Over the last few years, I’ve helped dozens of U.S. citizens and permanent residents (“green card” holders) give up their U.S. nationality or residence status. This is called Expatriation.
It’s a big decision – one that has implications far beyond possibly paying an “exit tax” upon your permanent departure.
Some of the considerations you need to review include:
- Will you be able to return to the United States to visit relatives, receive medical treatment, etc.?
- Does the passport you’re using in place of a U.S. passport provide sufficient visa-free travel options for the countries you wish to visit regularly?
- Do you have a non-U.S. home where you can not only live comfortably, but also become integrated with the local community?
- Do you have U.S. assets or sources of income that would actually be subject to higher tax if you expatriate?
- How will your U.S. pension and social security income be taxed after expatriation?
For those of you not familiar with the concept of “expatriation,” perhaps I’m getting ahead of myself. Why might you wish to take the admittedly radical step?
One reason is taxation. The United States is one of two countries, and is the only major country, that imposes significant income, capital gains, gift, and estate taxes on its non-resident citizens and permanent residents.
In virtually all other countries, individuals end their liability to pay income tax after a sustained period of non-residence, generally one year or longer. But to legally and permanently U.S. tax liability on their worldwide income, U.S. citizens must also give up their U.S. citizenship and passport.
“Big Media” emphasizes the tax aspect of expatriation when it trains its focus on high-profile expatriates like Eduardo Savarin or Tina Turner. But the truth is that the vast majority of individuals who give up U.S. citizenship or permanent residence pay at least some tax in their adopted country.
I’ve discovered the motivations for our expatriation clients to take this step are more nuanced than mere tax avoidance. Several non-tax factors make it increasingly difficult for U.S. citizens or permanent residents to live outside the United States.
A case in point is the overwhelming compliance burden U.S. taxpayers living overseas face. The information reporting regime they face is complex, overlapping, and constantly evolving. Even minor violations are subject to draconian penalties. Take for instance, the ubiquitous Treasury Form TD F 90-22.1, the “foreign bank account reporting form.” Fail to file this form and you could be imprisoned for five years and fined $500,000. True, sanctions typically are much less severe, but many other mandatory disclosure forms exist, all of them easy to miss, and all with significant penalties for non-compliance.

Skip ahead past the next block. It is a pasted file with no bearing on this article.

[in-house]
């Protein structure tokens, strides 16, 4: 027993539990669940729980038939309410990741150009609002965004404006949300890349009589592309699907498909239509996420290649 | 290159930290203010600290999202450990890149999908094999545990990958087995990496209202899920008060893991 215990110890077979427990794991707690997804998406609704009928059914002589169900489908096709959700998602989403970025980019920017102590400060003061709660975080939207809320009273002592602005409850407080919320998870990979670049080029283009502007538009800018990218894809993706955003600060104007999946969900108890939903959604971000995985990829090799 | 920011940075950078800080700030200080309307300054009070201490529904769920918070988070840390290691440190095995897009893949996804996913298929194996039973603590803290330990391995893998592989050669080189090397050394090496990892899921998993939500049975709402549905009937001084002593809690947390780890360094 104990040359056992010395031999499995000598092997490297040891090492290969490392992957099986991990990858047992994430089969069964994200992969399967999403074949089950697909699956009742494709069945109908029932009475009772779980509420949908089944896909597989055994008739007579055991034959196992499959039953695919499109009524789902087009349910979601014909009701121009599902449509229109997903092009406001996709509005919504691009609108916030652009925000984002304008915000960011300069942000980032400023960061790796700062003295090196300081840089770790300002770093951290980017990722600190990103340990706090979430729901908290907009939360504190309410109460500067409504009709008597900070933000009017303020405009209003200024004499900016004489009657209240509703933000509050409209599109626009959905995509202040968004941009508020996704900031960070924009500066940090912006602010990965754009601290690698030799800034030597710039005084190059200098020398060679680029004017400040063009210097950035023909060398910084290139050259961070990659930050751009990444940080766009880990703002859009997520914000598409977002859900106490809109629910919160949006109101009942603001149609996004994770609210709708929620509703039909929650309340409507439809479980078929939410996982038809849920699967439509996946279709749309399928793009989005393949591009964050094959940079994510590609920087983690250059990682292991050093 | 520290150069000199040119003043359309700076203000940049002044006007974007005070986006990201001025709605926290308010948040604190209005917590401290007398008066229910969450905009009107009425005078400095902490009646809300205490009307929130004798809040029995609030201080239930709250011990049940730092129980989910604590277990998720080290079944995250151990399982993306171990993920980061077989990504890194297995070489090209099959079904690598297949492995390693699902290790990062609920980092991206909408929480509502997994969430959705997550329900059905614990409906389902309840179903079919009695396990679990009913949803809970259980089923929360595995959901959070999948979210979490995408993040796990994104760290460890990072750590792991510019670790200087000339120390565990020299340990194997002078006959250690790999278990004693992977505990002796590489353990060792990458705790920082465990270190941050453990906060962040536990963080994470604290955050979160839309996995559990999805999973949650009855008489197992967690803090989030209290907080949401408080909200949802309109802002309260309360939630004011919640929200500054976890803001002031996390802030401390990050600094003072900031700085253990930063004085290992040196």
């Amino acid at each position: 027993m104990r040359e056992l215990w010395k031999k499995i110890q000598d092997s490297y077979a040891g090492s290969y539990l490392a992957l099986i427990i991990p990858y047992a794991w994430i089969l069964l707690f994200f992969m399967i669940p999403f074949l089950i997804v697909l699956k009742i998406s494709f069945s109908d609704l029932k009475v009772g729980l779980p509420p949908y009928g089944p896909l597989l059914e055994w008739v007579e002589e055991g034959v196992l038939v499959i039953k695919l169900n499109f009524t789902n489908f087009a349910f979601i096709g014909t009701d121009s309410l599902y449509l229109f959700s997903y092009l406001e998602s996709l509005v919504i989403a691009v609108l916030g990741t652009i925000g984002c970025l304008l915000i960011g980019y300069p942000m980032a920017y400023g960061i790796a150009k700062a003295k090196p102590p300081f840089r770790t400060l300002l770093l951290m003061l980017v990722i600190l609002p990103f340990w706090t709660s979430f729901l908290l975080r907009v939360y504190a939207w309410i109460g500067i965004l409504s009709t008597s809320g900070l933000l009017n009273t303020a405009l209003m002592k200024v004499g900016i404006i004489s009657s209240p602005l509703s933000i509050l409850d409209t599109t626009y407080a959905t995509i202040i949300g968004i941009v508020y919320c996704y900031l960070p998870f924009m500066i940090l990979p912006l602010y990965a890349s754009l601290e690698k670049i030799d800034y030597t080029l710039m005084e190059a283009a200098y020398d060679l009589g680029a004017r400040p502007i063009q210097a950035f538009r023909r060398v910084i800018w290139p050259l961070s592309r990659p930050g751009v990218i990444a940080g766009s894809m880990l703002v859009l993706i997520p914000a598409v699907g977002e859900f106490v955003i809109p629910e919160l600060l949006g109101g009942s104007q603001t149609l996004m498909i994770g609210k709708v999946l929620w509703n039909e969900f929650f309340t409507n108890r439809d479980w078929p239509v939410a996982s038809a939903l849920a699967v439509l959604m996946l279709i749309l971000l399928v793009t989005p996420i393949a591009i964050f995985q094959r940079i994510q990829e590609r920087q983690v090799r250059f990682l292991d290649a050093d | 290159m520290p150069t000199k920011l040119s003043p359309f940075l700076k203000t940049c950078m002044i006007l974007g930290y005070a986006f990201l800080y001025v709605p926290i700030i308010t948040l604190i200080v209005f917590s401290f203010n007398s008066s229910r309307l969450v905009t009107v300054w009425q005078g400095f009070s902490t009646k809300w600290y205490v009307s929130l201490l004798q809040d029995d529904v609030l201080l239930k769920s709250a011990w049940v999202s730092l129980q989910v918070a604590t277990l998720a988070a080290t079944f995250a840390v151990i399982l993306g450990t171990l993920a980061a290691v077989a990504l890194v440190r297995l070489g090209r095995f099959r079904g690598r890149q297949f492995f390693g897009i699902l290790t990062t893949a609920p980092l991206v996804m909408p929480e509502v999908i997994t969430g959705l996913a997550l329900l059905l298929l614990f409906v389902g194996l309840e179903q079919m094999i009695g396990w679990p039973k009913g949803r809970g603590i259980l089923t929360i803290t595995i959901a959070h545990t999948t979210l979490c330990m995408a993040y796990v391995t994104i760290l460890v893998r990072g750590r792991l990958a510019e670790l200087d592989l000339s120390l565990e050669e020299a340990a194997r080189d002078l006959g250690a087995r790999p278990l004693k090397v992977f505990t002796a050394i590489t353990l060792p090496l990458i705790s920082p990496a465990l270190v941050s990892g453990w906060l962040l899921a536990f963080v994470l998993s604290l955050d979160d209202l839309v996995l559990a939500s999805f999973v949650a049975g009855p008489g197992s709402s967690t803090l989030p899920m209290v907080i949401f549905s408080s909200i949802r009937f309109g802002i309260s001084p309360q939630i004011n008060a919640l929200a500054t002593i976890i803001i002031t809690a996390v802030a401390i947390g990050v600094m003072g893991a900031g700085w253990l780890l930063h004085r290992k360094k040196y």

What’s more, U.S. laws force foreign banks and other financial institutions to enforce U.S. tax and reporting rules with respect to their U.S. clients. If the banks fail to do so, they face a 30% withholding tax, starting in 2014, on many types of U.S. source income, and possibly on other capital transfers. In many cases, it’s easier for foreign banks to “fire” U.S. clients than deal with this risk.
The upshot is that many Americans, especially those already living outside the United States, have decided that their U.S. citizenship or permanent residence is more trouble than it’s worth.
Obviously, the decision to turn in your U.S. passport or green card is a big one. It requires that you acquire a second passport, if you don’t already have one. It also requires that you live permanently outside the United States, if you don’t already do so.
If you think you’re a possible candidate for expatriation, The Nestmann Group, Ltd. can assist you in every step of the process. We can help you acquire a suitable citizenship and passport, choose a country in which to acquire permanent residence, and assist with every phase of your expatriation. Contact us today for more information at email@example.com.